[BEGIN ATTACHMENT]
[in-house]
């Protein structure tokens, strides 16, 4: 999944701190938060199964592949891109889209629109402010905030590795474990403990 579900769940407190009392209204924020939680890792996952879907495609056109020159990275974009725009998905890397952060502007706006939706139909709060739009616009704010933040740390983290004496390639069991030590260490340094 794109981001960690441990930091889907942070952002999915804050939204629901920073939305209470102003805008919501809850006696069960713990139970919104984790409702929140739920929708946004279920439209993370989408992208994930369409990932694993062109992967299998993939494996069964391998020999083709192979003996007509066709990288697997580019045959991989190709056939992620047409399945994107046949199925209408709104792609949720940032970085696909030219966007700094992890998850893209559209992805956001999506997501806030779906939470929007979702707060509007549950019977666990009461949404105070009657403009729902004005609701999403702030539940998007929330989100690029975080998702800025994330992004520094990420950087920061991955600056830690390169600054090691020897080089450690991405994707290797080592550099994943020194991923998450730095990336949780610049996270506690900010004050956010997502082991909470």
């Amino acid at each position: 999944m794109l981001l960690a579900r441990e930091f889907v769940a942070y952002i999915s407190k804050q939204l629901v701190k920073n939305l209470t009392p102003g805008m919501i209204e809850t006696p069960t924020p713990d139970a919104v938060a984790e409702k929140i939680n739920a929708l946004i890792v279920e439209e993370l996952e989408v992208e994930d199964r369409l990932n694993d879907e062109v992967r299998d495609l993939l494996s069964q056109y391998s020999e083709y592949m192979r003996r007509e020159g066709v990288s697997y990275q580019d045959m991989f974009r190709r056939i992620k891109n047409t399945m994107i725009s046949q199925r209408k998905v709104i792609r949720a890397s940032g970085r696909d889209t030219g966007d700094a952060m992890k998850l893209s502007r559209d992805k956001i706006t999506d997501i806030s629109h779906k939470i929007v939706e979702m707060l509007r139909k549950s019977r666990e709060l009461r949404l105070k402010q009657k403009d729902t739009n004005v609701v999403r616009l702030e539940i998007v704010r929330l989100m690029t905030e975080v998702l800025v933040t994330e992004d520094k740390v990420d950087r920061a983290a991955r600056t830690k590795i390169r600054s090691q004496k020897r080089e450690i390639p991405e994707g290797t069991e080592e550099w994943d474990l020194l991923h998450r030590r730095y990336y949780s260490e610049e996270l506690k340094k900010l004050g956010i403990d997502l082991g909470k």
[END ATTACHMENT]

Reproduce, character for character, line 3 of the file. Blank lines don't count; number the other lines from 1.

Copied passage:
């Amino acid at each position: 999944m794109l981001l960690a579900r441990e930091f889907v769940a942070y952002i999915s407190k804050q939204l629901v701190k920073n939305l209470t009392p102003g805008m919501i209204e809850t006696p069960t924020p713990d139970a919104v938060a984790e409702k929140i939680n739920a929708l946004i890792v279920e439209e993370l996952e989408v992208e994930d199964r369409l990932n694993d879907e062109v992967r299998d495609l993939l494996s069964q056109y391998s020999e083709y592949m192979r003996r007509e020159g066709v990288s697997y990275q580019d045959m991989f974009r190709r056939i992620k891109n047409t399945m994107i725009s046949q199925r209408k998905v709104i792609r949720a890397s940032g970085r696909d889209t030219g966007d700094a952060m992890k998850l893209s502007r559209d992805k956001i706006t999506d997501i806030s629109h779906k939470i929007v939706e979702m707060l509007r139909k549950s019977r666990e709060l009461r949404l105070k402010q009657k403009d729902t739009n004005v609701v999403r616009l702030e539940i998007v704010r929330l989100m690029t905030e975080v998702l800025v933040t994330e992004d520094k740390v990420d950087r920061a983290a991955r600056t830690k590795i390169r600054s090691q004496k020897r080089e450690i390639p991405e994707g290797t069991e080592e550099w994943d474990l020194l991923h998450r030590r730095y990336y949780s260490e610049e996270l506690k340094k900010l004050g956010i403990d997502l082991g909470k």